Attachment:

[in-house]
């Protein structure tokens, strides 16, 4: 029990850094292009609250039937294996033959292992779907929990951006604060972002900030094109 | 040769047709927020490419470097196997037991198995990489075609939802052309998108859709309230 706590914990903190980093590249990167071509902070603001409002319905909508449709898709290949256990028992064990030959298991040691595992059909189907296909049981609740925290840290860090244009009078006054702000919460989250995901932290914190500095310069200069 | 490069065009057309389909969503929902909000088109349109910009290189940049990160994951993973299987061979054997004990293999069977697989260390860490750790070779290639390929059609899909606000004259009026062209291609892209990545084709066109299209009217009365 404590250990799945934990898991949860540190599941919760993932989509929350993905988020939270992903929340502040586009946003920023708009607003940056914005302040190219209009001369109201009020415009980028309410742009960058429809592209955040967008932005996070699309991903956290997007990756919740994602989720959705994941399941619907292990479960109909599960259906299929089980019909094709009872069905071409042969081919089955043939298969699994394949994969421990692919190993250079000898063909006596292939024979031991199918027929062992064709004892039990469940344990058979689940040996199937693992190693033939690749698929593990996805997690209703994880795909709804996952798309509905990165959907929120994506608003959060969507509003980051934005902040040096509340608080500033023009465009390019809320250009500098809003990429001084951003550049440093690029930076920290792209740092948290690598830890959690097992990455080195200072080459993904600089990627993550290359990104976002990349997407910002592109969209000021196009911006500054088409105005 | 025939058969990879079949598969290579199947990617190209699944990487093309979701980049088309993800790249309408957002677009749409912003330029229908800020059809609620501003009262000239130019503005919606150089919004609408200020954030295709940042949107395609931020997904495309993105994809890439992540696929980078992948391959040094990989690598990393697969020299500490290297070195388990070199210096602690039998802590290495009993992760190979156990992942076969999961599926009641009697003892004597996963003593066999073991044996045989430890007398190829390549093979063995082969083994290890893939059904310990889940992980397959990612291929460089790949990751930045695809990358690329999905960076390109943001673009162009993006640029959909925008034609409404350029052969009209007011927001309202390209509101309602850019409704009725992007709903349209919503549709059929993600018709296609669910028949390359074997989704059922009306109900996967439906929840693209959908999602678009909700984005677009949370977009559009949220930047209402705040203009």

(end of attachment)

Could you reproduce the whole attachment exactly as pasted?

[in-house]
């Protein structure tokens, strides 16, 4: 029990850094292009609250039937294996033959292992779907929990951006604060972002900030094109 | 040769047709927020490419470097196997037991198995990489075609939802052309998108859709309230 706590914990903190980093590249990167071509902070603001409002319905909508449709898709290949256990028992064990030959298991040691595992059909189907296909049981609740925290840290860090244009009078006054702000919460989250995901932290914190500095310069200069 | 490069065009057309389909969503929902909000088109349109910009290189940049990160994951993973299987061979054997004990293999069977697989260390860490750790070779290639390929059609899909606000004259009026062209291609892209990545084709066109299209009217009365 404590250990799945934990898991949860540190599941919760993932989509929350993905988020939270992903929340502040586009946003920023708009607003940056914005302040190219209009001369109201009020415009980028309410742009960058429809592209955040967008932005996070699309991903956290997007990756919740994602989720959705994941399941619907292990479960109909599960259906299929089980019909094709009872069905071409042969081919089955043939298969699994394949994969421990692919190993250079000898063909006596292939024979031991199918027929062992064709004892039990469940344990058979689940040996199937693992190693033939690749698929593990996805997690209703994880795909709804996952798309509905990165959907929120994506608003959060969507509003980051934005902040040096509340608080500033023009465009390019809320250009500098809003990429001084951003550049440093690029930076920290792209740092948290690598830890959690097992990455080195200072080459993904600089990627993550290359990104976002990349997407910002592109969209000021196009911006500054088409105005 | 025939058969990879079949598969290579199947990617190209699944990487093309979701980049088309993800790249309408957002677009749409912003330029229908800020059809609620501003009262000239130019503005919606150089919004609408200020954030295709940042949107395609931020997904495309993105994809890439992540696929980078992948391959040094990989690598990393697969020299500490290297070195388990070199210096602690039998802590290495009993992760190979156990992942076969999961599926009641009697003892004597996963003593066999073991044996045989430890007398190829390549093979063995082969083994290890893939059904310990889940992980397959990612291929460089790949990751930045695809990358690329999905960076390109943001673009162009993006640029959909925008034609409404350029052969009209007011927001309202390209509101309602850019409704009725992007709903349209919503549709059929993600018709296609669910028949390359074997989704059922009306109900996967439906929840693209959908999602678009909700984005677009949370977009559009949220930047209402705040203009």